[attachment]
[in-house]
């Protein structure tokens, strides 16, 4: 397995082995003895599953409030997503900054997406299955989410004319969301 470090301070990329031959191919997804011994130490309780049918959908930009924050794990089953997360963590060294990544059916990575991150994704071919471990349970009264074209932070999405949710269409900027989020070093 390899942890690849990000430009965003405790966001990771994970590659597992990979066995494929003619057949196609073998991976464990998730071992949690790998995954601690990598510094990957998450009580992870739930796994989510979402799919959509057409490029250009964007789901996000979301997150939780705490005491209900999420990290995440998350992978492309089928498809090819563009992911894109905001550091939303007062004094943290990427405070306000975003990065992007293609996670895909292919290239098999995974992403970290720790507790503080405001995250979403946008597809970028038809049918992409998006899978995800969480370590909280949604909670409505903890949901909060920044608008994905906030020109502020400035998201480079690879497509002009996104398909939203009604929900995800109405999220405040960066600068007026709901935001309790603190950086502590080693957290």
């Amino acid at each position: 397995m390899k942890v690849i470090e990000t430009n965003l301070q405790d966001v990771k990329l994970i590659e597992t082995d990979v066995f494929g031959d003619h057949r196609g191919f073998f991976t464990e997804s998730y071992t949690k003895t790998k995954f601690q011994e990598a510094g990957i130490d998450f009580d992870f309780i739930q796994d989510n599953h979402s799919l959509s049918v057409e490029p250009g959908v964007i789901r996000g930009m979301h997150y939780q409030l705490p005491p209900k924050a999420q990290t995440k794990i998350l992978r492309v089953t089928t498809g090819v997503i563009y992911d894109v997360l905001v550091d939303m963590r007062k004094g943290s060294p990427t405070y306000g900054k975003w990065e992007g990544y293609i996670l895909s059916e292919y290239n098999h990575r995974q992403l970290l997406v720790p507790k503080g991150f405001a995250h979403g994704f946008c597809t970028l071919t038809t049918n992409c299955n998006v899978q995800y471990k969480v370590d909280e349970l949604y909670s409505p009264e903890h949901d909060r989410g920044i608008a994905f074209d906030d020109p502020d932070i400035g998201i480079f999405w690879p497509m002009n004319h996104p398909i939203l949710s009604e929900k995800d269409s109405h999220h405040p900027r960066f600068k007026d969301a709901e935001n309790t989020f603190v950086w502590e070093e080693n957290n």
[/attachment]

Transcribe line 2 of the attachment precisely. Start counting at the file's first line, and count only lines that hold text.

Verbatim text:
């Protein structure tokens, strides 16, 4: 397995082995003895599953409030997503900054997406299955989410004319969301 470090301070990329031959191919997804011994130490309780049918959908930009924050794990089953997360963590060294990544059916990575991150994704071919471990349970009264074209932070999405949710269409900027989020070093 390899942890690849990000430009965003405790966001990771994970590659597992990979066995494929003619057949196609073998991976464990998730071992949690790998995954601690990598510094990957998450009580992870739930796994989510979402799919959509057409490029250009964007789901996000979301997150939780705490005491209900999420990290995440998350992978492309089928498809090819563009992911894109905001550091939303007062004094943290990427405070306000975003990065992007293609996670895909292919290239098999995974992403970290720790507790503080405001995250979403946008597809970028038809049918992409998006899978995800969480370590909280949604909670409505903890949901909060920044608008994905906030020109502020400035998201480079690879497509002009996104398909939203009604929900995800109405999220405040960066600068007026709901935001309790603190950086502590080693957290």